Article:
Sir (Herbert) Nigel Gresley (19 June 1876 – 5 April 1941) was one of Britain’s most famous steam locomotive engineers, who rose to become Chief Mechanical Engineer of the London and North Eastern Railway. He was the designer of some of the most famous steam locomotives in Britain, including the LNER Class A1 and LNER Class A4 4-6-2 Pacific engines. It was his A1 pacific, Flying Scotsman, that was the first steam locomotive officially recorded over 100 mph in passenger service, and an A4, number 4468 Mallard, still holds the record for being the fastest steam locomotive in the world (126 mph).
Gresley’s engines were considered elegant, both aesthetically and mechanically. His invention of a three-cylinder design with only two sets of Walschaerts valve gear, the Gresley conjugated valve gear, produced smooth running and power at lower cost than would have been achieved with a more conventional three sets of Walschaerts gear.
Gresley was born in Edinburgh and was raised in Netherseal, Derbyshire, a member of a family long seated at Gresley, Derbyshire. After attending school in Sussex and at Marlborough College, Gresley served his apprenticeship at the Crewe works of the London and North Western Railway, afterwards becoming a pupil under John Aspinall at Horwich of the Lancashire and Yorkshire Railway. After several minor appointments with the L&YR he was made Outdoor Assistant in the Carriage and Wagon Department in 1901; in 1902 he was appointed Assistant Works Manager at Newton Heath depot, and Works Manager the following year.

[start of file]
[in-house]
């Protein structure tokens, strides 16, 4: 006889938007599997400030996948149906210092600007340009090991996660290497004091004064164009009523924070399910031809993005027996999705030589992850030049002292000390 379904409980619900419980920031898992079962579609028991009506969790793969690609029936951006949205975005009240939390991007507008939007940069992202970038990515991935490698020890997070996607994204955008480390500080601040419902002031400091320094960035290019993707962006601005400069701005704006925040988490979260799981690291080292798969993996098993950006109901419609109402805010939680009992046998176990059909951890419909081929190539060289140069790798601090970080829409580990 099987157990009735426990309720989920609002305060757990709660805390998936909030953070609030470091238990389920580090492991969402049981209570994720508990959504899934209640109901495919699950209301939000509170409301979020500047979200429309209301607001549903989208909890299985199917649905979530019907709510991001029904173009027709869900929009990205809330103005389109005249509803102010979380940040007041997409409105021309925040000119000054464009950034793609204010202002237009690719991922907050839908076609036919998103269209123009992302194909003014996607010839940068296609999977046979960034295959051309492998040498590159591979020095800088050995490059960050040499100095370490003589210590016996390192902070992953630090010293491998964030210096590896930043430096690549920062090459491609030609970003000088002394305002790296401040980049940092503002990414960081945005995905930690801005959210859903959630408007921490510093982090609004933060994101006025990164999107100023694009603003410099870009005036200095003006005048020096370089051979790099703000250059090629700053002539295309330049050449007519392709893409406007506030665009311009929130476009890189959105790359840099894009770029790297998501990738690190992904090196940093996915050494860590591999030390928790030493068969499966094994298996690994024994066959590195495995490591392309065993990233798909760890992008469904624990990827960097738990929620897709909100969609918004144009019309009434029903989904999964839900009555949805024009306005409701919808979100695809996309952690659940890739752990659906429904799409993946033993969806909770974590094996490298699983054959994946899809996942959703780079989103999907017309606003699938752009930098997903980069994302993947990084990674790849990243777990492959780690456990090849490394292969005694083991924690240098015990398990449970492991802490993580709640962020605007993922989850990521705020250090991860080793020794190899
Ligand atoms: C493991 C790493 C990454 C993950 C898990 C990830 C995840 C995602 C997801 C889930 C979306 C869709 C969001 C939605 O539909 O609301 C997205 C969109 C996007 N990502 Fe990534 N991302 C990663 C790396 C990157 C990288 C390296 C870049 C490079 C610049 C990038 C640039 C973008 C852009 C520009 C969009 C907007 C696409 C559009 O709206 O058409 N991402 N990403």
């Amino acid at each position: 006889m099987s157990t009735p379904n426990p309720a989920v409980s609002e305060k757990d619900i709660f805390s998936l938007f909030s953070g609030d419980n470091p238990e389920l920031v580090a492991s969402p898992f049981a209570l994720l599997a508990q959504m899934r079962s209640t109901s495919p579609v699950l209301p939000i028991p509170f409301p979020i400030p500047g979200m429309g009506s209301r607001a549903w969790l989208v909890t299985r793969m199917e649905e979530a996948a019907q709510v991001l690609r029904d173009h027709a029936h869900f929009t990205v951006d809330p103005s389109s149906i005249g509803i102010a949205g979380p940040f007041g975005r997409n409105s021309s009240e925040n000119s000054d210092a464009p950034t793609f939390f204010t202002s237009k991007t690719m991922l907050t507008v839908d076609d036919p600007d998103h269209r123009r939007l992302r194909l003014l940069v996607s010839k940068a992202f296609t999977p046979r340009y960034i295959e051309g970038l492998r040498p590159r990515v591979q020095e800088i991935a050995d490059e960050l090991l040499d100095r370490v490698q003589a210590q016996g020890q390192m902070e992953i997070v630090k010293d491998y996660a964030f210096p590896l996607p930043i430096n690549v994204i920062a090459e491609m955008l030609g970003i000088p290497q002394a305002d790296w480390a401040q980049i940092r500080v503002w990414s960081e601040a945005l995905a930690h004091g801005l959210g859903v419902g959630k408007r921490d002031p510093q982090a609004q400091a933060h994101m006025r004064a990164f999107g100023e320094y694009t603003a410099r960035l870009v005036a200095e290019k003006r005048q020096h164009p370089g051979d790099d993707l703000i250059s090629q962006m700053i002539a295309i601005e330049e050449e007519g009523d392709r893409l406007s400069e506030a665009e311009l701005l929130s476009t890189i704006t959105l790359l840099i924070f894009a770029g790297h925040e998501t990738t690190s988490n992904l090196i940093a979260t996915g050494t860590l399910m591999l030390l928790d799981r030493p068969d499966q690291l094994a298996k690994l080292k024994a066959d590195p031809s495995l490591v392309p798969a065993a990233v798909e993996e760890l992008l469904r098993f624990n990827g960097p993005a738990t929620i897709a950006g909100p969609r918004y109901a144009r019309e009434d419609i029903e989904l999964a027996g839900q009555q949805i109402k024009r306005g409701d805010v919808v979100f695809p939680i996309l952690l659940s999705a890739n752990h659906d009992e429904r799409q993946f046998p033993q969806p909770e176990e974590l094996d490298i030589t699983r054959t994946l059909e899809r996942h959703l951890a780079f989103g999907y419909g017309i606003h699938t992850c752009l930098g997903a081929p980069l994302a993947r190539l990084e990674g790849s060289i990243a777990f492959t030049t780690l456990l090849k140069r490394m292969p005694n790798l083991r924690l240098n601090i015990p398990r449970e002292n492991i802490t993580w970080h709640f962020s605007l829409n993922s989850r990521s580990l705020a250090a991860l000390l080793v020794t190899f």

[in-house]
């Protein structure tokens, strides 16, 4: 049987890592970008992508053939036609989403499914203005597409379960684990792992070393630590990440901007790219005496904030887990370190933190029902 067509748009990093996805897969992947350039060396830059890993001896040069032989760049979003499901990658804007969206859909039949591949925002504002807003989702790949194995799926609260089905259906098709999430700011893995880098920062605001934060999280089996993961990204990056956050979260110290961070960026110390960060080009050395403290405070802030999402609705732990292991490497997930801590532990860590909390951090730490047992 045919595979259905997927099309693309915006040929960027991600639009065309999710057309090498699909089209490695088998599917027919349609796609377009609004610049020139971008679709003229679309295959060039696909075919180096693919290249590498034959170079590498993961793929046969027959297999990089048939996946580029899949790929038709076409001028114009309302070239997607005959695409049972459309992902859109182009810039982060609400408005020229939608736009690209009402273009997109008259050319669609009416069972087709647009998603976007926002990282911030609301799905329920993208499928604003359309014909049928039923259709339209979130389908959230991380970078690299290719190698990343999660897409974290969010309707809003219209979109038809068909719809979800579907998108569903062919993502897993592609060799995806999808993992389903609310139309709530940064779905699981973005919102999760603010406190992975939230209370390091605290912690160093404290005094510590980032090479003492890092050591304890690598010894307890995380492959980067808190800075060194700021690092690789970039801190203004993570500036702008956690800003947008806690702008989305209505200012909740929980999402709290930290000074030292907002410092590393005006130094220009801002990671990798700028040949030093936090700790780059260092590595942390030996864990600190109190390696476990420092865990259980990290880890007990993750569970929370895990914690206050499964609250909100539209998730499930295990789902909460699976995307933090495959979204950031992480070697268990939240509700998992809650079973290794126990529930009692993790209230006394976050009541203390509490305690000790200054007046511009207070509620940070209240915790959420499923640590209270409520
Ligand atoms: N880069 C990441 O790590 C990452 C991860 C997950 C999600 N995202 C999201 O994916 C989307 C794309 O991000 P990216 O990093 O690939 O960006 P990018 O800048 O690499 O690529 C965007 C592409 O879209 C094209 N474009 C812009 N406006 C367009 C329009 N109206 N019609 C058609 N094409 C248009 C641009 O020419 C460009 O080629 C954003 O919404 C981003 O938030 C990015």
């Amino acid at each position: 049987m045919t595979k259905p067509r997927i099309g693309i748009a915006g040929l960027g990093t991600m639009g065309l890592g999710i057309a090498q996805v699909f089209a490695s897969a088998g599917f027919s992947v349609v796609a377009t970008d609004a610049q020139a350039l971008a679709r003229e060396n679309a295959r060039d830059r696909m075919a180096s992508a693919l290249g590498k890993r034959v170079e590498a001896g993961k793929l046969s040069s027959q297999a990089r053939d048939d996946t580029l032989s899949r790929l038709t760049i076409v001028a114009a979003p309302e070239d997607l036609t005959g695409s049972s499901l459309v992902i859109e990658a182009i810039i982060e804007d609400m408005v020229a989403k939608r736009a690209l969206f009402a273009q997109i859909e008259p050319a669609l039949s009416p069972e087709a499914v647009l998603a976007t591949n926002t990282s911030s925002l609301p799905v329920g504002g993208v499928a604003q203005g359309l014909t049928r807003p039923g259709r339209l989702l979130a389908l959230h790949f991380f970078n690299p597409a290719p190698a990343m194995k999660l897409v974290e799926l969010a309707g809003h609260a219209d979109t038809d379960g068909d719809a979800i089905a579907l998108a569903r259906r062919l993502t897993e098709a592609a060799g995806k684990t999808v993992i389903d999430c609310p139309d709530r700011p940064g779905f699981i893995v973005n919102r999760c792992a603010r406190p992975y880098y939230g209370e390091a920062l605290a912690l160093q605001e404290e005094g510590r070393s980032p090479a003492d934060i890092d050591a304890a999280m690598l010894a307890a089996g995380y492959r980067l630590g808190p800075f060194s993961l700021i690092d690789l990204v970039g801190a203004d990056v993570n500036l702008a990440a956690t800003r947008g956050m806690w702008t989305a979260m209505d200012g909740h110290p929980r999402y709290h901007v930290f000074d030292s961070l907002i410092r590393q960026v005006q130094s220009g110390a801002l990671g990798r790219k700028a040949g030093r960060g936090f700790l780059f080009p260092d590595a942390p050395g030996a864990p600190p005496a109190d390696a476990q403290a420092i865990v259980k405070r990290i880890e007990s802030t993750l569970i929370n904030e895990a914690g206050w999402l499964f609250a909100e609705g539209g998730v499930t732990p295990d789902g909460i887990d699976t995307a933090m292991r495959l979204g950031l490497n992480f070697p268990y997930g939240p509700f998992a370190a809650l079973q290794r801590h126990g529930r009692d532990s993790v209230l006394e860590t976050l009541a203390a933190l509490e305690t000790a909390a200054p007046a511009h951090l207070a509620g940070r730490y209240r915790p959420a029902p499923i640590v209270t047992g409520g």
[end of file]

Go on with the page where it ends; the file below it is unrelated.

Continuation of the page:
This rapid rise in his career was maintained for, in 1904, he became Assistant Superintendent of the Carriage and Wagon Department of the L&YR. A year later, he moved to the Great Northern Railway as Carriage and Wagon Superintendent. He succeeded Henry A. Ivatt as CME of the GNR on 1 October 1911. At the 1923 Grouping, he was appointed CME of the newly formed LNER. In 1936, Gresley was awarded an honorary DSc by Manchester University and a knighthood by King Edward VIII; also in that year he presided over the IMechE.
During the 1930s, Sir Nigel Gresley lived at Salisbury Hall, near St. Albans in Hertfordshire. Gresley developed an interest in breeding wild birds and ducks in the moat; intriguingly, among the species were Mallard ducks. The Hall still exists today as a private residence and is adjacent to the de Havilland Aircraft Heritage Centre, with its links to the design of the famous Mosquito aircraft during World War II.
In 1936, Gresley designed the 1,500V DC locomotives for the proposed electrification of the Woodhead Line between Manchester and Sheffield. The Second World War forced the postponement of the project, which was completed in the early 1950s.
Gresley died after a short illness on 5 April 1941 and was buried in Netherseal, Derbyshire.